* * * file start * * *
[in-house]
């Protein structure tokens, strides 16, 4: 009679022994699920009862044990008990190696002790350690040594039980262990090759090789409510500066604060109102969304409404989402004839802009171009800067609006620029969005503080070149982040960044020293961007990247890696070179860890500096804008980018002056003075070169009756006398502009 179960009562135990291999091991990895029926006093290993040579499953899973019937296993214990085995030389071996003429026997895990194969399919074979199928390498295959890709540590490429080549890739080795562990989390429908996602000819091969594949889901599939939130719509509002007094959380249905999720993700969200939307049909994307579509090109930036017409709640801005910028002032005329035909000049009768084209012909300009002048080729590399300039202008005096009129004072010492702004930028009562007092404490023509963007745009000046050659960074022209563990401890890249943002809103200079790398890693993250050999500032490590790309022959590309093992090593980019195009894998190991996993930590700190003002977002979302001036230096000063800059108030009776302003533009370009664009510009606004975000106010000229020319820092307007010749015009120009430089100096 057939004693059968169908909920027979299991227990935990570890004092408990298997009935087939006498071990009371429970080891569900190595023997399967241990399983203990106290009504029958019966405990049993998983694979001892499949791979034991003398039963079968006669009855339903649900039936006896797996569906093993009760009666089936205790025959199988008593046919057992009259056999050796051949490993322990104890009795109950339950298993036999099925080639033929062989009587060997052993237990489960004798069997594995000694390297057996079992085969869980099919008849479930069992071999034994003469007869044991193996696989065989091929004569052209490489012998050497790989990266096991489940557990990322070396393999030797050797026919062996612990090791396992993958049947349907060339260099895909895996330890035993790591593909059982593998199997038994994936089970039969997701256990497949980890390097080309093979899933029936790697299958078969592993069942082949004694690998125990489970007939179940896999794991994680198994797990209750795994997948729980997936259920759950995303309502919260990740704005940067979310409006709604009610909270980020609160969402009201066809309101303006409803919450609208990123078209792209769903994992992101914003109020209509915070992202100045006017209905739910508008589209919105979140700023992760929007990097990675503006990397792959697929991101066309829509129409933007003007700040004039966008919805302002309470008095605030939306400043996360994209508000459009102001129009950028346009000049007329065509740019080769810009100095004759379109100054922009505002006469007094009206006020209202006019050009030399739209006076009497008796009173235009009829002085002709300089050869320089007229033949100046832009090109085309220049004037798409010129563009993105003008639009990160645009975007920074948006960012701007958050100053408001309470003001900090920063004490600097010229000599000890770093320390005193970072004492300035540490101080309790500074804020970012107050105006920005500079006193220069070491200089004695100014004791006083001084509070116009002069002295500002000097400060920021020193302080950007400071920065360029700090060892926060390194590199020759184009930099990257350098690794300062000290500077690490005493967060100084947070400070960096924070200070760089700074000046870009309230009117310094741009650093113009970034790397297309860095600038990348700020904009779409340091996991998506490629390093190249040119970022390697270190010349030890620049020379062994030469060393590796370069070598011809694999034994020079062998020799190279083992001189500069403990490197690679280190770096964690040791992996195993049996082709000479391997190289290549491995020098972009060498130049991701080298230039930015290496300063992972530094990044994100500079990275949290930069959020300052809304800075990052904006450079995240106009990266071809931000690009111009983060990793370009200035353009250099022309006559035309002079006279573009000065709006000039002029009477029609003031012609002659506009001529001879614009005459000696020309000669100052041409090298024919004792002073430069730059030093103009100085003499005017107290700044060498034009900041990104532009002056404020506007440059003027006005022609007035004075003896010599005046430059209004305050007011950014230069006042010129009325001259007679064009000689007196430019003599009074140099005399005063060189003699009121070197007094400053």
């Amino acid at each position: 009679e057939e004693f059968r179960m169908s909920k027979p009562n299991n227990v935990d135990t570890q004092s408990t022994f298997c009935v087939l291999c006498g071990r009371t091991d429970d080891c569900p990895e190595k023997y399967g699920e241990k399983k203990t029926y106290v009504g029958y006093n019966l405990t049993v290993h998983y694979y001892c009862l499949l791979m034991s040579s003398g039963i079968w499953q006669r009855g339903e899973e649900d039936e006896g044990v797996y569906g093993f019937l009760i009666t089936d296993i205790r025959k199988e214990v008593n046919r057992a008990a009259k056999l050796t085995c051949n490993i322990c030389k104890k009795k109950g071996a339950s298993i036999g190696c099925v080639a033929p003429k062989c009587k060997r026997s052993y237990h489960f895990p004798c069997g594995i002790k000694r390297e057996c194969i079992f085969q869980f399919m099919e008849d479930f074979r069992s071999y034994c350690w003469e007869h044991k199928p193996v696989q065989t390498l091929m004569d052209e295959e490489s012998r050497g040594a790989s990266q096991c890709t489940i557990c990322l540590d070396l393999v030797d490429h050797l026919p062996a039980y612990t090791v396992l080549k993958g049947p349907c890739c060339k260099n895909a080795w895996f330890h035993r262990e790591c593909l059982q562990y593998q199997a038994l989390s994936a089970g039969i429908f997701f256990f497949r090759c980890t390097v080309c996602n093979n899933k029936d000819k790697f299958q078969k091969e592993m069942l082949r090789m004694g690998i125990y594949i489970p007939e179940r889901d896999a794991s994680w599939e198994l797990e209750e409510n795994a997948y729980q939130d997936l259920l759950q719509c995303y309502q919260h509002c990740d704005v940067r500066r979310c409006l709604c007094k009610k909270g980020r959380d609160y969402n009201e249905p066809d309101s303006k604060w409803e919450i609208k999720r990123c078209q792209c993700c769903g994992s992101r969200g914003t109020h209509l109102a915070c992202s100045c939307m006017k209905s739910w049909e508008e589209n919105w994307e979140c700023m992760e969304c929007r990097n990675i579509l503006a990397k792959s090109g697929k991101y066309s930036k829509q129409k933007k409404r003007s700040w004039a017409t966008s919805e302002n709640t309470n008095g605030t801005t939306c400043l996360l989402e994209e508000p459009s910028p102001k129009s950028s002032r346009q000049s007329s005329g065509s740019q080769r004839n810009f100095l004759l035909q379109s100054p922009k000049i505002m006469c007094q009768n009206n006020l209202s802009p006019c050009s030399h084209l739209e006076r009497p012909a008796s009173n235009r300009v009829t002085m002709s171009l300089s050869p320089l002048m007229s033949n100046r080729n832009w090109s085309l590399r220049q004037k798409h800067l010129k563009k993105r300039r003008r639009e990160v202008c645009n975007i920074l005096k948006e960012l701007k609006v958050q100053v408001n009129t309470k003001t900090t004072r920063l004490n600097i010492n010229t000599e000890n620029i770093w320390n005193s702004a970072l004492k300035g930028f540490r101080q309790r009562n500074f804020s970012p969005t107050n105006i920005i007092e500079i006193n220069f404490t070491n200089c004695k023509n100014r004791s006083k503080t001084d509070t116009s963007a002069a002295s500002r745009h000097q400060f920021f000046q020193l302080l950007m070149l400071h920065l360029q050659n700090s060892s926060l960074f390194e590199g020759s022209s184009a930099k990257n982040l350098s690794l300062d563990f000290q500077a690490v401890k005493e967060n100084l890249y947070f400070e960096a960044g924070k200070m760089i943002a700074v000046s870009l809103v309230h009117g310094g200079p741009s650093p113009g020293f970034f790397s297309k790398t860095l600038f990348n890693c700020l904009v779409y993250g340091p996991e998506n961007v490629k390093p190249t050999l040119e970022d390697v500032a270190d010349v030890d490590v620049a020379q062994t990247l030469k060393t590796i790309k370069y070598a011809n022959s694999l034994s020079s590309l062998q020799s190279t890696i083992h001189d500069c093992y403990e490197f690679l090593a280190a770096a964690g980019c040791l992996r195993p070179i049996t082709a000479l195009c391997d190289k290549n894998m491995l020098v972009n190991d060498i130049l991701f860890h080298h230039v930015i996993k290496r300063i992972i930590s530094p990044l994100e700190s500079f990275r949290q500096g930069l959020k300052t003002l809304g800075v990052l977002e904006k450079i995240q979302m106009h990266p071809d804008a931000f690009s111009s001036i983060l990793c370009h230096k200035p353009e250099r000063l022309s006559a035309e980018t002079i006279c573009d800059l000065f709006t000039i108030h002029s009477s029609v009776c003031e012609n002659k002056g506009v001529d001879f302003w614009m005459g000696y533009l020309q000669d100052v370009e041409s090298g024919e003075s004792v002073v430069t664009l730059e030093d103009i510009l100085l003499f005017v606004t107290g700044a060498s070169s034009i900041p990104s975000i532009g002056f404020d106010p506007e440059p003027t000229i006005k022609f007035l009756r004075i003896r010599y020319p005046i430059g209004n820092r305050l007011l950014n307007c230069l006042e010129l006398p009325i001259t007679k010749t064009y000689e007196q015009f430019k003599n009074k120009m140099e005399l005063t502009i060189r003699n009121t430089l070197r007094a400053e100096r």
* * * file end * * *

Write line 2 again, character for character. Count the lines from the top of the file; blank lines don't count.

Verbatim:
């Protein structure tokens, strides 16, 4: 009679022994699920009862044990008990190696002790350690040594039980262990090759090789409510500066604060109102969304409404989402004839802009171009800067609006620029969005503080070149982040960044020293961007990247890696070179860890500096804008980018002056003075070169009756006398502009 179960009562135990291999091991990895029926006093290993040579499953899973019937296993214990085995030389071996003429026997895990194969399919074979199928390498295959890709540590490429080549890739080795562990989390429908996602000819091969594949889901599939939130719509509002007094959380249905999720993700969200939307049909994307579509090109930036017409709640801005910028002032005329035909000049009768084209012909300009002048080729590399300039202008005096009129004072010492702004930028009562007092404490023509963007745009000046050659960074022209563990401890890249943002809103200079790398890693993250050999500032490590790309022959590309093992090593980019195009894998190991996993930590700190003002977002979302001036230096000063800059108030009776302003533009370009664009510009606004975000106010000229020319820092307007010749015009120009430089100096 057939004693059968169908909920027979299991227990935990570890004092408990298997009935087939006498071990009371429970080891569900190595023997399967241990399983203990106290009504029958019966405990049993998983694979001892499949791979034991003398039963079968006669009855339903649900039936006896797996569906093993009760009666089936205790025959199988008593046919057992009259056999050796051949490993322990104890009795109950339950298993036999099925080639033929062989009587060997052993237990489960004798069997594995000694390297057996079992085969869980099919008849479930069992071999034994003469007869044991193996696989065989091929004569052209490489012998050497790989990266096991489940557990990322070396393999030797050797026919062996612990090791396992993958049947349907060339260099895909895996330890035993790591593909059982593998199997038994994936089970039969997701256990497949980890390097080309093979899933029936790697299958078969592993069942082949004694690998125990489970007939179940896999794991994680198994797990209750795994997948729980997936259920759950995303309502919260990740704005940067979310409006709604009610909270980020609160969402009201066809309101303006409803919450609208990123078209792209769903994992992101914003109020209509915070992202100045006017209905739910508008589209919105979140700023992760929007990097990675503006990397792959697929991101066309829509129409933007003007700040004039966008919805302002309470008095605030939306400043996360994209508000459009102001129009950028346009000049007329065509740019080769810009100095004759379109100054922009505002006469007094009206006020209202006019050009030399739209006076009497008796009173235009009829002085002709300089050869320089007229033949100046832009090109085309220049004037798409010129563009993105003008639009990160645009975007920074948006960012701007958050100053408001309470003001900090920063004490600097010229000599000890770093320390005193970072004492300035540490101080309790500074804020970012107050105006920005500079006193220069070491200089004695100014004791006083001084509070116009002069002295500002000097400060920021020193302080950007400071920065360029700090060892926060390194590199020759184009930099990257350098690794300062000290500077690490005493967060100084947070400070960096924070200070760089700074000046870009309230009117310094741009650093113009970034790397297309860095600038990348700020904009779409340091996991998506490629390093190249040119970022390697270190010349030890620049020379062994030469060393590796370069070598011809694999034994020079062998020799190279083992001189500069403990490197690679280190770096964690040791992996195993049996082709000479391997190289290549491995020098972009060498130049991701080298230039930015290496300063992972530094990044994100500079990275949290930069959020300052809304800075990052904006450079995240106009990266071809931000690009111009983060990793370009200035353009250099022309006559035309002079006279573009000065709006000039002029009477029609003031012609002659506009001529001879614009005459000696020309000669100052041409090298024919004792002073430069730059030093103009100085003499005017107290700044060498034009900041990104532009002056404020506007440059003027006005022609007035004075003896010599005046430059209004305050007011950014230069006042010129009325001259007679064009000689007196430019003599009074140099005399005063060189003699009121070197007094400053």